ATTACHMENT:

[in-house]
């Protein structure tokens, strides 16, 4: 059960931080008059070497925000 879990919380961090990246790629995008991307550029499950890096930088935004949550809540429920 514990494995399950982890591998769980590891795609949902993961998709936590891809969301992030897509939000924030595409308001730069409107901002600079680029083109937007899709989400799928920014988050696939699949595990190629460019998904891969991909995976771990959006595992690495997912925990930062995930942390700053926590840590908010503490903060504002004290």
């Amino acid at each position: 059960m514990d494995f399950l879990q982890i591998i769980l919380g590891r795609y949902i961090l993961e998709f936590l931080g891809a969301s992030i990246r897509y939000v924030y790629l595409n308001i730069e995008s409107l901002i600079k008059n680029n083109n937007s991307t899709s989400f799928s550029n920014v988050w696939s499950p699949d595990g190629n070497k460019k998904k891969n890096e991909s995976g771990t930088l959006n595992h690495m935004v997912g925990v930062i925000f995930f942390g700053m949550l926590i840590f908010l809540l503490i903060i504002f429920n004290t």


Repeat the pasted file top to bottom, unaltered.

[in-house]
């Protein structure tokens, strides 16, 4: 059960931080008059070497925000 879990919380961090990246790629995008991307550029499950890096930088935004949550809540429920 514990494995399950982890591998769980590891795609949902993961998709936590891809969301992030897509939000924030595409308001730069409107901002600079680029083109937007899709989400799928920014988050696939699949595990190629460019998904891969991909995976771990959006595992690495997912925990930062995930942390700053926590840590908010503490903060504002004290």
């Amino acid at each position: 059960m514990d494995f399950l879990q982890i591998i769980l919380g590891r795609y949902i961090l993961e998709f936590l931080g891809a969301s992030i990246r897509y939000v924030y790629l595409n308001i730069e995008s409107l901002i600079k008059n680029n083109n937007s991307t899709s989400f799928s550029n920014v988050w696939s499950p699949d595990g190629n070497k460019k998904k891969n890096e991909s995976g771990t930088l959006n595992h690495m935004v997912g925990v930062i925000f995930f942390g700053m949550l926590i840590f908010l809540l503490i903060i504002f429920n004290t």